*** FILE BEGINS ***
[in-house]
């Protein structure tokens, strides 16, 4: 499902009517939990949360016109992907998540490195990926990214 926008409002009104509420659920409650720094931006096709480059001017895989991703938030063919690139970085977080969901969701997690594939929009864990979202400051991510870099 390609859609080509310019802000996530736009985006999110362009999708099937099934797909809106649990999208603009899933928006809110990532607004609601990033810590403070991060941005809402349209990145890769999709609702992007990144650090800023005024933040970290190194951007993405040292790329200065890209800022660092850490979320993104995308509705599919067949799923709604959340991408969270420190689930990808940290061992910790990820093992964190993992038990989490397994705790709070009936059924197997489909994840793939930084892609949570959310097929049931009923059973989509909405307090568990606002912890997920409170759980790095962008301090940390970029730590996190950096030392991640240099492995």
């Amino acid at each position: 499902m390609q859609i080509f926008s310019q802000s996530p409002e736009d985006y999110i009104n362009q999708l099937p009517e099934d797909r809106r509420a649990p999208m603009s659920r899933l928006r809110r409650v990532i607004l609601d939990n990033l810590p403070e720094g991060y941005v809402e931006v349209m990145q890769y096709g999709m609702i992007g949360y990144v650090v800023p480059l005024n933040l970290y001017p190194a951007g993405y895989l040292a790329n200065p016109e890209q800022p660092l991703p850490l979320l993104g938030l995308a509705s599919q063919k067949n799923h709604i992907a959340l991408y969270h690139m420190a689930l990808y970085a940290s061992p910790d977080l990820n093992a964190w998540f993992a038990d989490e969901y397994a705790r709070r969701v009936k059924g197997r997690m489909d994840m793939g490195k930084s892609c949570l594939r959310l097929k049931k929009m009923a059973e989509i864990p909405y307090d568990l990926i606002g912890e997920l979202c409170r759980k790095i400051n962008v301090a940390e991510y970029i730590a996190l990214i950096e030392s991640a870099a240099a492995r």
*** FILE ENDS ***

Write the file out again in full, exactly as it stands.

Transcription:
[in-house]
């Protein structure tokens, strides 16, 4: 499902009517939990949360016109992907998540490195990926990214 926008409002009104509420659920409650720094931006096709480059001017895989991703938030063919690139970085977080969901969701997690594939929009864990979202400051991510870099 390609859609080509310019802000996530736009985006999110362009999708099937099934797909809106649990999208603009899933928006809110990532607004609601990033810590403070991060941005809402349209990145890769999709609702992007990144650090800023005024933040970290190194951007993405040292790329200065890209800022660092850490979320993104995308509705599919067949799923709604959340991408969270420190689930990808940290061992910790990820093992964190993992038990989490397994705790709070009936059924197997489909994840793939930084892609949570959310097929049931009923059973989509909405307090568990606002912890997920409170759980790095962008301090940390970029730590996190950096030392991640240099492995």
């Amino acid at each position: 499902m390609q859609i080509f926008s310019q802000s996530p409002e736009d985006y999110i009104n362009q999708l099937p009517e099934d797909r809106r509420a649990p999208m603009s659920r899933l928006r809110r409650v990532i607004l609601d939990n990033l810590p403070e720094g991060y941005v809402e931006v349209m990145q890769y096709g999709m609702i992007g949360y990144v650090v800023p480059l005024n933040l970290y001017p190194a951007g993405y895989l040292a790329n200065p016109e890209q800022p660092l991703p850490l979320l993104g938030l995308a509705s599919q063919k067949n799923h709604i992907a959340l991408y969270h690139m420190a689930l990808y970085a940290s061992p910790d977080l990820n093992a964190w998540f993992a038990d989490e969901y397994a705790r709070r969701v009936k059924g197997r997690m489909d994840m793939g490195k930084s892609c949570l594939r959310l097929k049931k929009m009923a059973e989509i864990p909405y307090d568990l990926i606002g912890e997920l979202c409170r759980k790095i400051n962008v301090a940390e991510y970029i730590a996190l990214i950096e030392s991640a870099a240099a492995r």